- - Monday, May 21, 2018

ANALYSIS/OPINION:

Gas station signs are showing some discouragingly high numbers these days, with gas prices nationally now averaging $2.84 a gallon — up 40 cents from a year ago and the highest mark since 2014. Meanwhile, U.S. producers are pumping out more crude oil than they have in nearly 50 years. What gives?

A number of factors contribute to increased economic pain at the pump. Crude oil costs are the largest component in gasoline pricing, and because oil is a globally traded commodity, foreign actions and events that affect oil supply and demand also affect American drivers.

On the supply side, OPEC and Russia have intentionally reduced their production as a way to boost oil prices. And government incompetence has led to the virtual collapse of oil production in Venezuela.

Domestically, refineries in some regions of the country have temporarily closed for maintenance because environmental regulations require summer blends that evaporate fewer emissions into the atmosphere under warmer temperatures.

Meanwhile, a strong economy has boosted demand for oil and gasoline in the U.S. and elsewhere.

Predicting how high prices will go is a dicey game, one that often makes analysts look silly. In July 2008, The Wall Street Journal asked more than two dozen energy analysts, journalists and economists where the price of oil would be by the end of the year (keep in mind, that’s only a six-month window). The answers varied significantly, ranging from $70 per barrel to $167.50 per barrel. The actual year-end price was $44.60 per barrel. Whoops.

More recently, a prominent oil hedge fund manager caused a stir when he said, “$300 oil in a few years is not impossible.” The projection was not based on the tired claim that the world is running out of oil. Rather, it reflected the manager’s belief that electrification of the transportation market will lead oil producers to invest less in future production, causing a significant supply shortage.

Color me skeptical. Nevertheless, the market will sort that out. Price signals are wonderful because they communicate information in ways that no central planner ever could — higher oil prices incentivize companies to find and produce more oil; higher prices also incentivize entrepreneurs to invest in innovative alternatives to gasoline, be they batteries, natural gas vehicles or biofuels.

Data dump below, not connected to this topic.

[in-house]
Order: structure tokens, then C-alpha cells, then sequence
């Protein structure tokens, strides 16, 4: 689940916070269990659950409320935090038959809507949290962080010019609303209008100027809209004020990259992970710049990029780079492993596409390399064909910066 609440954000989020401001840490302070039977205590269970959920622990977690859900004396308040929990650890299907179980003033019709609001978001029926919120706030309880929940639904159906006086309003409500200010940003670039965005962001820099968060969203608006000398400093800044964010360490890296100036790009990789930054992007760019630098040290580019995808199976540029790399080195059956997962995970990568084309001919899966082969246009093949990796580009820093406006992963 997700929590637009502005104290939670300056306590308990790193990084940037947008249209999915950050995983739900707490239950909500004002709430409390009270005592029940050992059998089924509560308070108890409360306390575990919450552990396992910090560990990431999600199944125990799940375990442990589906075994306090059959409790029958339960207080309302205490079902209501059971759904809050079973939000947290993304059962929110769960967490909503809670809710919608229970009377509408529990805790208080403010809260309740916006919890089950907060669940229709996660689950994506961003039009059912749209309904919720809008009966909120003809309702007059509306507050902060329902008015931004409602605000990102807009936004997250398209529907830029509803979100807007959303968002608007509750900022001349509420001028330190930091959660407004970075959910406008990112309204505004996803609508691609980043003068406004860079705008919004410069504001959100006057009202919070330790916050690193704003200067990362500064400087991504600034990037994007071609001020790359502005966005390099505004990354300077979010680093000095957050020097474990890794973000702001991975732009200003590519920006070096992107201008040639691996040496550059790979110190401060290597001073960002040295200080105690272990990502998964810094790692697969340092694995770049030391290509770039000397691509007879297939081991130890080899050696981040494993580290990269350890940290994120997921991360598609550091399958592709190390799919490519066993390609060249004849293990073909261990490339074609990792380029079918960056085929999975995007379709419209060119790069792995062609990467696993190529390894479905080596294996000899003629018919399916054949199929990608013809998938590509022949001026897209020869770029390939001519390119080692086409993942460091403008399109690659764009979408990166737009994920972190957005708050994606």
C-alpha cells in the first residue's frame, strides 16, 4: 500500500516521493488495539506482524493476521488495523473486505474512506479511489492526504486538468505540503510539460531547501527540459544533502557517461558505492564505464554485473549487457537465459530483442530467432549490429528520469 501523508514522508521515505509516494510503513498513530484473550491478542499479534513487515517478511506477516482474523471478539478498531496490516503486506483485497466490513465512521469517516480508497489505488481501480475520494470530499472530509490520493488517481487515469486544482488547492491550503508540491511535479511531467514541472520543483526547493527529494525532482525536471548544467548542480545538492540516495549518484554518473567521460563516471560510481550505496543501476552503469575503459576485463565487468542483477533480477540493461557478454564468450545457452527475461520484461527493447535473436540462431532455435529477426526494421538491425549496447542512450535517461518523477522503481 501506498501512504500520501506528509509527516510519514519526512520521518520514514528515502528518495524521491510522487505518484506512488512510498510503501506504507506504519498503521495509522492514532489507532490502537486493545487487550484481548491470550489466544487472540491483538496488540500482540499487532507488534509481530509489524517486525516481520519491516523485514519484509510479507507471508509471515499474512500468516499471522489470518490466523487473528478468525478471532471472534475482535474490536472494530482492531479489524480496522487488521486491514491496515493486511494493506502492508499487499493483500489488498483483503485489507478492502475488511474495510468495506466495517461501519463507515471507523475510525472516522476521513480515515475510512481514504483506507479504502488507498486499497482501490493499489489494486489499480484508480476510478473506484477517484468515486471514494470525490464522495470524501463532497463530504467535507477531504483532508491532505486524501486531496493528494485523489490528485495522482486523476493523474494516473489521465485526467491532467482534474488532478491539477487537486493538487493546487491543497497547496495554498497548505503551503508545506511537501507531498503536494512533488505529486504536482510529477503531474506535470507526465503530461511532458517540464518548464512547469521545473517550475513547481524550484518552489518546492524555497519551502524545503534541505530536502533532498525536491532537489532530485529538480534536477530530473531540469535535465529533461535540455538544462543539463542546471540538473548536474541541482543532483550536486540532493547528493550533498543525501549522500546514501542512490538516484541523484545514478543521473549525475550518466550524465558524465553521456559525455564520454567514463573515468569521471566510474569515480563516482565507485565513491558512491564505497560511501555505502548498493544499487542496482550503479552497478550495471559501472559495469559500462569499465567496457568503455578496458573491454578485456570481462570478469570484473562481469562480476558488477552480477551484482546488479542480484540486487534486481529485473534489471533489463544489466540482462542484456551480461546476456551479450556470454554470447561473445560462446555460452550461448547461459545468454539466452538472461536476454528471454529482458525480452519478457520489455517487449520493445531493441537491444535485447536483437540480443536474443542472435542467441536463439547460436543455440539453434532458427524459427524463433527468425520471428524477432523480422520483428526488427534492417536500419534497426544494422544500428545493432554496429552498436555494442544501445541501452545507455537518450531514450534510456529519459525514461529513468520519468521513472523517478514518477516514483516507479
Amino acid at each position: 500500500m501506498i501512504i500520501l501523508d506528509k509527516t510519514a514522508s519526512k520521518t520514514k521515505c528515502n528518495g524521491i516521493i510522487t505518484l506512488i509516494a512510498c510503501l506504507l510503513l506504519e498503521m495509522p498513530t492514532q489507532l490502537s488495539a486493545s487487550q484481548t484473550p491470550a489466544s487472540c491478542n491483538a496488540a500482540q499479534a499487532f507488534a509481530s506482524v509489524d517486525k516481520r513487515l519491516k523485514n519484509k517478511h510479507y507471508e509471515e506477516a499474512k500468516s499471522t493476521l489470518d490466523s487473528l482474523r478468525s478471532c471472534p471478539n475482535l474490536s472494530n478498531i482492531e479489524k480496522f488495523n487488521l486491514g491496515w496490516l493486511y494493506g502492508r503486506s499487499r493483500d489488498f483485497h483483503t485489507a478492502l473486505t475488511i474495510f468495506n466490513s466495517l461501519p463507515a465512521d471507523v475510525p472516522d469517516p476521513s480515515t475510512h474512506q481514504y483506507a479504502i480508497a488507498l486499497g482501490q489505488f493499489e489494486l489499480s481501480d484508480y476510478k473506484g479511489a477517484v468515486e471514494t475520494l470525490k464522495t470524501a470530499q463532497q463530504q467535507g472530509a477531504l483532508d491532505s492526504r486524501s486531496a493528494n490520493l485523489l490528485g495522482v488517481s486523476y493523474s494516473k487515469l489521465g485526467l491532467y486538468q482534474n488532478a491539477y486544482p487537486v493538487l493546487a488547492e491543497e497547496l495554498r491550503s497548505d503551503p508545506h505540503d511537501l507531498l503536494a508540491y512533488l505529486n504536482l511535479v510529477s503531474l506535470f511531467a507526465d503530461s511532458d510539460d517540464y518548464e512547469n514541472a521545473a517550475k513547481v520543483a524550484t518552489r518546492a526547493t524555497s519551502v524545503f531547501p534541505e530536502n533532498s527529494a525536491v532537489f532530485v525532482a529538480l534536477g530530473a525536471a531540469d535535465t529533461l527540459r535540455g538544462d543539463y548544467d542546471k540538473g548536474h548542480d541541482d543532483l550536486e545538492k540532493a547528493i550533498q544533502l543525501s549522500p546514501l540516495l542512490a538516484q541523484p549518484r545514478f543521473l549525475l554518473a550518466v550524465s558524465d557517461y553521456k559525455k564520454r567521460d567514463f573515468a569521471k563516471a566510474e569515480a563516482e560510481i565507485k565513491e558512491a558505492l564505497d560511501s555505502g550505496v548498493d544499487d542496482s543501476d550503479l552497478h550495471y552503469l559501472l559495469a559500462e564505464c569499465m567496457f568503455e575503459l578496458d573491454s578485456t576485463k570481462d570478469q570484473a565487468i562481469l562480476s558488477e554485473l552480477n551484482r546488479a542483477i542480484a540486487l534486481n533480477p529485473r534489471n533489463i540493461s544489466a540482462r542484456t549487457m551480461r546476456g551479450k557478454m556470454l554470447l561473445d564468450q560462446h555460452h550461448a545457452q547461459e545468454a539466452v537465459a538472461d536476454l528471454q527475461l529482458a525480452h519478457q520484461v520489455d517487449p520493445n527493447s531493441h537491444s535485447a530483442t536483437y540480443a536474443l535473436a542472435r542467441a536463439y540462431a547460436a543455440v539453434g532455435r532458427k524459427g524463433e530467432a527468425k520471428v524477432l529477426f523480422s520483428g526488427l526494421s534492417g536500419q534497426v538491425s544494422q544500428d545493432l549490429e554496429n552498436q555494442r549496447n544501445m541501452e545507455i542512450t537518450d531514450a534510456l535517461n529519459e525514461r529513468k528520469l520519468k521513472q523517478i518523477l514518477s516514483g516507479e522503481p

Washington’s role is to get out of the way. Policymakers should focus solely on eliminating any barriers that prevent energy companies from doing what they do best: supplying affordable, dependable power.

The current administration is taking steps to do just that. At present, 94 percent of America’s offshore acreage — vast tracts thought to harbor nearly 100 billion barrels of oil — are off limits to oil exploration. The Department of Interior has drafted a proposal to open access to large swaths of these offshore resources, a move that would reverse a regulatory parting shot from the Obama administration aimed at stifling natural resource extraction.

Proponents of domestic energy extraction caught their white whale with last year’s Tax Cuts and Jobs Act. Among its many provisions is one requiring that the federal government hold lease sales in Alaska’s Arctic National Wildlife Refuge (ANWR), opening up the area to energy development.

The energy potential of the area is enormous, with the U.S. Geological Survey estimating that ANWR contains 4.3 billion to 11.8 billion barrels of recoverable oil. Once companies drill exploratory wells, we’ll get a better sense of just how much oil is there.

To opponents of American energy production, it seems there is never a good time to produce oil. If prices are too low, they say there’s no private-sector interest. If prices are high, they argue that exploration won’t get fuel to the market in time to reduce prices.

Too often, energy policy is formulated on what analysts or politicians think will happen. Opening areas to exploration now will help businesses be more responsive to changes in consumer demand. That beats waiting for Congress to react after prices become politically uncomfortable.

Nicolas Loris is The Heritage Foundation’s Morgan fellow in energy and environmental policy.


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